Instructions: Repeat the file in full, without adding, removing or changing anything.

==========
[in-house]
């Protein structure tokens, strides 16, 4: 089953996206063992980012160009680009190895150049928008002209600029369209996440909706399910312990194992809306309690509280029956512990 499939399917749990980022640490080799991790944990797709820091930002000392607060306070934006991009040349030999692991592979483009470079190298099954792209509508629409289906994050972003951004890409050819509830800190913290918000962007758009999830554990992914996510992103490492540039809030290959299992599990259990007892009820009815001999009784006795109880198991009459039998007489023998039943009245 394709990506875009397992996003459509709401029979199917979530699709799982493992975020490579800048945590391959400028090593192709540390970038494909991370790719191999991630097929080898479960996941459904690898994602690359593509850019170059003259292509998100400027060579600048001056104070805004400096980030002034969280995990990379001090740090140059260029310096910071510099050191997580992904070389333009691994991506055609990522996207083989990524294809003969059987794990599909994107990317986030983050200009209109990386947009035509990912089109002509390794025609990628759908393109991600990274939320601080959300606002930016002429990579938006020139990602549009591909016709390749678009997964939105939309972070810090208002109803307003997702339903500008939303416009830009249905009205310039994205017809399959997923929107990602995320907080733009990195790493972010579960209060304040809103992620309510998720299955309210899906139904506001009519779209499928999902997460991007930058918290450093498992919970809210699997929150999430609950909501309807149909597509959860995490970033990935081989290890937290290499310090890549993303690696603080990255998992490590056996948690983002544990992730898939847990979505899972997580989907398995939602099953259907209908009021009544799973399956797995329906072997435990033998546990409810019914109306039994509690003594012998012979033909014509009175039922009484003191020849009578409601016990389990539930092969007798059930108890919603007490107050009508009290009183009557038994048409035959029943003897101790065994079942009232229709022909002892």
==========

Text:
[in-house]
């Protein structure tokens, strides 16, 4: 089953996206063992980012160009680009190895150049928008002209600029369209996440909706399910312990194992809306309690509280029956512990 499939399917749990980022640490080799991790944990797709820091930002000392607060306070934006991009040349030999692991592979483009470079190298099954792209509508629409289906994050972003951004890409050819509830800190913290918000962007758009999830554990992914996510992103490492540039809030290959299992599990259990007892009820009815001999009784006795109880198991009459039998007489023998039943009245 394709990506875009397992996003459509709401029979199917979530699709799982493992975020490579800048945590391959400028090593192709540390970038494909991370790719191999991630097929080898479960996941459904690898994602690359593509850019170059003259292509998100400027060579600048001056104070805004400096980030002034969280995990990379001090740090140059260029310096910071510099050191997580992904070389333009691994991506055609990522996207083989990524294809003969059987794990599909994107990317986030983050200009209109990386947009035509990912089109002509390794025609990628759908393109991600990274939320601080959300606002930016002429990579938006020139990602549009591909016709390749678009997964939105939309972070810090208002109803307003997702339903500008939303416009830009249905009205310039994205017809399959997923929107990602995320907080733009990195790493972010579960209060304040809103992620309510998720299955309210899906139904506001009519779209499928999902997460991007930058918290450093498992919970809210699997929150999430609950909501309807149909597509959860995490970033990935081989290890937290290499310090890549993303690696603080990255998992490590056996948690983002544990992730898939847990979505899972997580989907398995939602099953259907209908009021009544799973399956797995329906072997435990033998546990409810019914109306039994509690003594012998012979033909014509009175039922009484003191020849009578409601016990389990539930092969007798059930108890919603007490107050009508009290009183009557038994048409035959029943003897101790065994079942009232229709022909002892």